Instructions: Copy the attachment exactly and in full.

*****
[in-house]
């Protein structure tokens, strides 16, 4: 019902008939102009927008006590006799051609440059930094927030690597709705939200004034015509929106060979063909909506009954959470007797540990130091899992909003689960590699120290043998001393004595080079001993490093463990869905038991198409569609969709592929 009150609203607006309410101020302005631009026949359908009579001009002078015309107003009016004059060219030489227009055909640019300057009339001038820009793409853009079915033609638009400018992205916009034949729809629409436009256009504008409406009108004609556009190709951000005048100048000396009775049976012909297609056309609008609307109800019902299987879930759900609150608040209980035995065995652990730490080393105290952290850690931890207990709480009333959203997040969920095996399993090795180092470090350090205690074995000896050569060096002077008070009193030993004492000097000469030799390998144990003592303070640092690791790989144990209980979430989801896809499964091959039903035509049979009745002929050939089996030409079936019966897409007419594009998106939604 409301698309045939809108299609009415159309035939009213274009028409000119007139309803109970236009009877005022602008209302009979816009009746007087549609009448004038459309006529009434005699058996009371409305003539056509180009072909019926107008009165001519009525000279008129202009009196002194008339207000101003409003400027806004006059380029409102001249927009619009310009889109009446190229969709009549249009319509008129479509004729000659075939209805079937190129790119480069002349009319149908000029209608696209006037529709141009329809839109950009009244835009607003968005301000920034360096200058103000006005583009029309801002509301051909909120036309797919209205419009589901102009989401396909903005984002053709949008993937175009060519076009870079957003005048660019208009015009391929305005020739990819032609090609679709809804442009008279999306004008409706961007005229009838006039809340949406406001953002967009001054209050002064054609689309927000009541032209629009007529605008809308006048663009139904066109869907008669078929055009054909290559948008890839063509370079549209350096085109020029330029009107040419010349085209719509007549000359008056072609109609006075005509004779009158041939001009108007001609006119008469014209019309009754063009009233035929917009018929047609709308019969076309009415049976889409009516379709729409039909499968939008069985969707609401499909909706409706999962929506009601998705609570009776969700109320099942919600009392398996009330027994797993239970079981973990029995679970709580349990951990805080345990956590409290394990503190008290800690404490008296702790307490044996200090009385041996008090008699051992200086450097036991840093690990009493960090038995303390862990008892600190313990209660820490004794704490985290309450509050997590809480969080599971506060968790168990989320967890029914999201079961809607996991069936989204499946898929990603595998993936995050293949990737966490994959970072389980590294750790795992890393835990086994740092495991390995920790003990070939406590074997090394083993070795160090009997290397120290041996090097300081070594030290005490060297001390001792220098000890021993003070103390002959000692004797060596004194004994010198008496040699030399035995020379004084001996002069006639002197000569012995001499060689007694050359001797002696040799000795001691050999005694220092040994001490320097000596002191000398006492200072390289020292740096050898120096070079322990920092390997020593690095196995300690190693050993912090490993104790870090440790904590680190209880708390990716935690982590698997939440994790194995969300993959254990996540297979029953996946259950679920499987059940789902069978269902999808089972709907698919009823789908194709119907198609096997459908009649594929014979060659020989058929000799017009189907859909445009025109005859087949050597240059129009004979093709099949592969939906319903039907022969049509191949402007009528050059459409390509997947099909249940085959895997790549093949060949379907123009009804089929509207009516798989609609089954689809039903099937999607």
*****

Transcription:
[in-house]
């Protein structure tokens, strides 16, 4: 019902008939102009927008006590006799051609440059930094927030690597709705939200004034015509929106060979063909909506009954959470007797540990130091899992909003689960590699120290043998001393004595080079001993490093463990869905038991198409569609969709592929 009150609203607006309410101020302005631009026949359908009579001009002078015309107003009016004059060219030489227009055909640019300057009339001038820009793409853009079915033609638009400018992205916009034949729809629409436009256009504008409406009108004609556009190709951000005048100048000396009775049976012909297609056309609008609307109800019902299987879930759900609150608040209980035995065995652990730490080393105290952290850690931890207990709480009333959203997040969920095996399993090795180092470090350090205690074995000896050569060096002077008070009193030993004492000097000469030799390998144990003592303070640092690791790989144990209980979430989801896809499964091959039903035509049979009745002929050939089996030409079936019966897409007419594009998106939604 409301698309045939809108299609009415159309035939009213274009028409000119007139309803109970236009009877005022602008209302009979816009009746007087549609009448004038459309006529009434005699058996009371409305003539056509180009072909019926107008009165001519009525000279008129202009009196002194008339207000101003409003400027806004006059380029409102001249927009619009310009889109009446190229969709009549249009319509008129479509004729000659075939209805079937190129790119480069002349009319149908000029209608696209006037529709141009329809839109950009009244835009607003968005301000920034360096200058103000006005583009029309801002509301051909909120036309797919209205419009589901102009989401396909903005984002053709949008993937175009060519076009870079957003005048660019208009015009391929305005020739990819032609090609679709809804442009008279999306004008409706961007005229009838006039809340949406406001953002967009001054209050002064054609689309927000009541032209629009007529605008809308006048663009139904066109869907008669078929055009054909290559948008890839063509370079549209350096085109020029330029009107040419010349085209719509007549000359008056072609109609006075005509004779009158041939001009108007001609006119008469014209019309009754063009009233035929917009018929047609709308019969076309009415049976889409009516379709729409039909499968939008069985969707609401499909909706409706999962929506009601998705609570009776969700109320099942919600009392398996009330027994797993239970079981973990029995679970709580349990951990805080345990956590409290394990503190008290800690404490008296702790307490044996200090009385041996008090008699051992200086450097036991840093690990009493960090038995303390862990008892600190313990209660820490004794704490985290309450509050997590809480969080599971506060968790168990989320967890029914999201079961809607996991069936989204499946898929990603595998993936995050293949990737966490994959970072389980590294750790795992890393835990086994740092495991390995920790003990070939406590074997090394083993070795160090009997290397120290041996090097300081070594030290005490060297001390001792220098000890021993003070103390002959000692004797060596004194004994010198008496040699030399035995020379004084001996002069006639002197000569012995001499060689007694050359001797002696040799000795001691050999005694220092040994001490320097000596002191000398006492200072390289020292740096050898120096070079322990920092390997020593690095196995300690190693050993912090490993104790870090440790904590680190209880708390990716935690982590698997939440994790194995969300993959254990996540297979029953996946259950679920499987059940789902069978269902999808089972709907698919009823789908194709119907198609096997459908009649594929014979060659020989058929000799017009189907859909445009025109005859087949050597240059129009004979093709099949592969939906319903039907022969049509191949402007009528050059459409390509997947099909249940085959895997790549093949060949379907123009009804089929509207009516798989609609089954689809039903099937999607």